SACRAMENTO (CBS13) — New emails and video depositions are lifting the curtain on the secret downtown arena negotiations between Sacramento city leaders and the so-called whale investors that led to city keeping the Sacramento Kings.
A lawsuit alleges the mayor and city staff defrauded the public with hidden benefits for investors. The city and mayor are disputing the allegations.READ MORE: Sunday's Show Info (1/23/22)
The evidence plaintiffs gathered in the lawsuit now includes depositions of Mayor Kevin Johnson and Kings majority owner Vivek Ranadive, along with an email sent by Ranadive that said, “The problem is that while $525 million might be a justifiable price for the Seattle market it is not for Sac.”
Documents also include city preliminary drafts that the plaintiff alleges shows an effort by the city to secretly add more value for Kings investors, above the $258 million Sacramento public subsidy.
A handwritten note on one of the documents reads “can’t put in writing. politically tough”
Under Johnson’s talking points, there’s a line reading “above and beyond, found a way to get $150 to $250 million in estimated additional revenues.”
City attorneys would not comment on the pending litigation.READ MORE: Gould's FG On Final Play Gives 49ers 13-10 Upset Of Packers
The Sacramento City Council approved the arena deal as the city was fighting to prevent the team from leaving for Seattle. The deal included specific dollar amounts in cash and land, But benefits like digital billboards and Downtown Plaza parking included in the arena term sheet had listed no dollar value.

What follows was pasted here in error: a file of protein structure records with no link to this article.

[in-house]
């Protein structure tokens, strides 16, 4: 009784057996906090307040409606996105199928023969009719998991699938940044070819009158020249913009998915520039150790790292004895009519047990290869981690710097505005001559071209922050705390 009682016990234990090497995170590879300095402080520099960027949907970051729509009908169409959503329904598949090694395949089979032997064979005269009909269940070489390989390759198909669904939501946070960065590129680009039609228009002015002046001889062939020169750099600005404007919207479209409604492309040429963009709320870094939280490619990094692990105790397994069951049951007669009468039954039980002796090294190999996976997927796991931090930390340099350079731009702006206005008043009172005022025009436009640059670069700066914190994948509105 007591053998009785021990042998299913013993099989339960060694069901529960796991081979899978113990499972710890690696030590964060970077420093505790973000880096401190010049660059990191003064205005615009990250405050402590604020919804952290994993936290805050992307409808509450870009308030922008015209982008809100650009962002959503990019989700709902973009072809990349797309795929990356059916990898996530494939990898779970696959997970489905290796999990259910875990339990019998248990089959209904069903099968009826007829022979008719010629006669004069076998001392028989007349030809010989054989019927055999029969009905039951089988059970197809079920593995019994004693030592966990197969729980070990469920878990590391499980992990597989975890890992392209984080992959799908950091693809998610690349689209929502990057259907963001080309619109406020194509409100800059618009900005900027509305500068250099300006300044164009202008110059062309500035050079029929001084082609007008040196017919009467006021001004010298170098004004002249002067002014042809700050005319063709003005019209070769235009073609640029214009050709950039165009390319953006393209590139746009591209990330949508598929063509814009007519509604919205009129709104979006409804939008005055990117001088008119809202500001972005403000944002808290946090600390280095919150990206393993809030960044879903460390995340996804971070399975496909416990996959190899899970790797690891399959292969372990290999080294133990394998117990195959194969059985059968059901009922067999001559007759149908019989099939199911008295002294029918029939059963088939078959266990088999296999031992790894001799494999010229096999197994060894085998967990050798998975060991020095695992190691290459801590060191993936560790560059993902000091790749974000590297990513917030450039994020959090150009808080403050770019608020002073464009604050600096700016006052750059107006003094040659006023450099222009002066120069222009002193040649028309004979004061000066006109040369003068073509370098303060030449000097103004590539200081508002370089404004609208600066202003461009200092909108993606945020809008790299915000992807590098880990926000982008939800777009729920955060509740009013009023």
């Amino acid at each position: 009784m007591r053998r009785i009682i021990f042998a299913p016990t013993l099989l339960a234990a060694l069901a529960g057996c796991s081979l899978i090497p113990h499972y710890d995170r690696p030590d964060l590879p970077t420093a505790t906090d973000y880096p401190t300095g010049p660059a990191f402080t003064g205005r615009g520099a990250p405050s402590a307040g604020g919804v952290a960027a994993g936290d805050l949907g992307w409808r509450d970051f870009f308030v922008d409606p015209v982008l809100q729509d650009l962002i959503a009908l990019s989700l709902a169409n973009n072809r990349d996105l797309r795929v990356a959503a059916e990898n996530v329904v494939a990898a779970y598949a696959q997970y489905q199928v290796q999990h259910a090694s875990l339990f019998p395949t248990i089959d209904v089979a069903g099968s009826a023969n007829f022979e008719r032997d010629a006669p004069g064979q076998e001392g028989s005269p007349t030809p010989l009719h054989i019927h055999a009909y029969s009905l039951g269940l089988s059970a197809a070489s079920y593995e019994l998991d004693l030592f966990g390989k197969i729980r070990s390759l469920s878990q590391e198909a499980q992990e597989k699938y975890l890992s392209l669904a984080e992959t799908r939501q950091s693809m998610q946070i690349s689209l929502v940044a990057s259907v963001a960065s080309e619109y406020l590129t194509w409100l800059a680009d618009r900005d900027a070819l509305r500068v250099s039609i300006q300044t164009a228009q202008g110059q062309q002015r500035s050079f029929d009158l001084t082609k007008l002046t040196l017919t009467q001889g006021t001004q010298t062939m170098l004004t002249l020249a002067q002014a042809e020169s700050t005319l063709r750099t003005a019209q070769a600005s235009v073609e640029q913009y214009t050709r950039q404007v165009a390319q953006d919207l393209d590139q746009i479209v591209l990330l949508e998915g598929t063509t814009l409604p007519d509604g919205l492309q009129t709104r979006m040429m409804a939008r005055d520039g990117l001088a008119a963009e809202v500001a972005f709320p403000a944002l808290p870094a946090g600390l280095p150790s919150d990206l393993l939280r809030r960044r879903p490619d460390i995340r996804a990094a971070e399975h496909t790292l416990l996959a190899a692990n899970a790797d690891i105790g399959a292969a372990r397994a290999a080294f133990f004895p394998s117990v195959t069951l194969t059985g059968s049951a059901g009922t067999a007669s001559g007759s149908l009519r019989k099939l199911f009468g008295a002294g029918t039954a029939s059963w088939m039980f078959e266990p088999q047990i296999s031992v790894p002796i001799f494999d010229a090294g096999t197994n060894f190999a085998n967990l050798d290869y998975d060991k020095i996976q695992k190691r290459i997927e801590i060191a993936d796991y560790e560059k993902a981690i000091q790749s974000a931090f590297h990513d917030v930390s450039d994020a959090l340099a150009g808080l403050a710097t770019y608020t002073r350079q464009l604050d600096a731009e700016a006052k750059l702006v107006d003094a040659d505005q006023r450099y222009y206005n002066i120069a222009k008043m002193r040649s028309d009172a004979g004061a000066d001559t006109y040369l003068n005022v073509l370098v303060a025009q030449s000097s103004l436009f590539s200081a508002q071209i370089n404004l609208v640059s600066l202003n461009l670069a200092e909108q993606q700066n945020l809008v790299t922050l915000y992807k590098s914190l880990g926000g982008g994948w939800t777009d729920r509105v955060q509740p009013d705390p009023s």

Plaintiffs allege those unvalued benefits amount to a secret subsidy.
University of Pacific McGeorge School of Law professor Clark Kelso says while the evidence may make for political problems, legally he says fraud will be hard to prove.
“The lawsuit here, really seems to come down to what’s the value of those additional assets and actions and was that concealed,” he said. “I guess from my perspective, the staff or the city, they did the right thing, in trying to say, here are the additional assets, the value is unknown. Really. We can tell you what we think it might be, but it seems to me from a legal perspective, its going to be very hard for a court to find fraud.”
He says while the evidence shows emails predicting revenue from the added assets, their future value comes at no cost to the city.MORE NEWS: Turlock Man Allegedly Stabs Officer With Concealed Weapon During Pursuit
A pretrial hearing is set for Friday, while the trial is set to begin on June 22.